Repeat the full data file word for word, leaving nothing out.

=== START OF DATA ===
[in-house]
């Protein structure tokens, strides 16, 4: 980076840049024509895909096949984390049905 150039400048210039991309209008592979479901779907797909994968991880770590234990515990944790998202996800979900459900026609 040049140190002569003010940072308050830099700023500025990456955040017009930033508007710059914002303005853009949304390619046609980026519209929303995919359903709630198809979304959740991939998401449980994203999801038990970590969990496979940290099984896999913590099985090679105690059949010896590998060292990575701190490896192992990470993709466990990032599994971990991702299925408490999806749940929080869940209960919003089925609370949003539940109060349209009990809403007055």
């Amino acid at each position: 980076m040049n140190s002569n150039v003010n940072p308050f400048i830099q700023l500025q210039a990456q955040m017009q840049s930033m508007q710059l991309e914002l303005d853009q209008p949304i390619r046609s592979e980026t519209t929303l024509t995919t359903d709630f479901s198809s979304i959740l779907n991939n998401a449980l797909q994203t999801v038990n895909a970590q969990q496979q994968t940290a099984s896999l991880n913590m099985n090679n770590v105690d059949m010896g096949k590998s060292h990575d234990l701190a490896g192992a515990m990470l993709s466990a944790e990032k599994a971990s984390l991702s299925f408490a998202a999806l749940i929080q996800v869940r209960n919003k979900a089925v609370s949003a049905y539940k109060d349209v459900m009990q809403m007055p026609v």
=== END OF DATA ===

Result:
[in-house]
């Protein structure tokens, strides 16, 4: 980076840049024509895909096949984390049905 150039400048210039991309209008592979479901779907797909994968991880770590234990515990944790998202996800979900459900026609 040049140190002569003010940072308050830099700023500025990456955040017009930033508007710059914002303005853009949304390619046609980026519209929303995919359903709630198809979304959740991939998401449980994203999801038990970590969990496979940290099984896999913590099985090679105690059949010896590998060292990575701190490896192992990470993709466990990032599994971990991702299925408490999806749940929080869940209960919003089925609370949003539940109060349209009990809403007055």
């Amino acid at each position: 980076m040049n140190s002569n150039v003010n940072p308050f400048i830099q700023l500025q210039a990456q955040m017009q840049s930033m508007q710059l991309e914002l303005d853009q209008p949304i390619r046609s592979e980026t519209t929303l024509t995919t359903d709630f479901s198809s979304i959740l779907n991939n998401a449980l797909q994203t999801v038990n895909a970590q969990q496979q994968t940290a099984s896999l991880n913590m099985n090679n770590v105690d059949m010896g096949k590998s060292h990575d234990l701190a490896g192992a515990m990470l993709s466990a944790e990032k599994a971990s984390l991702s299925f408490a998202a999806l749940i929080q996800v869940r209960n919003k979900a089925v609370s949003a049905y539940k109060d349209v459900m009990q809403m007055p026609v």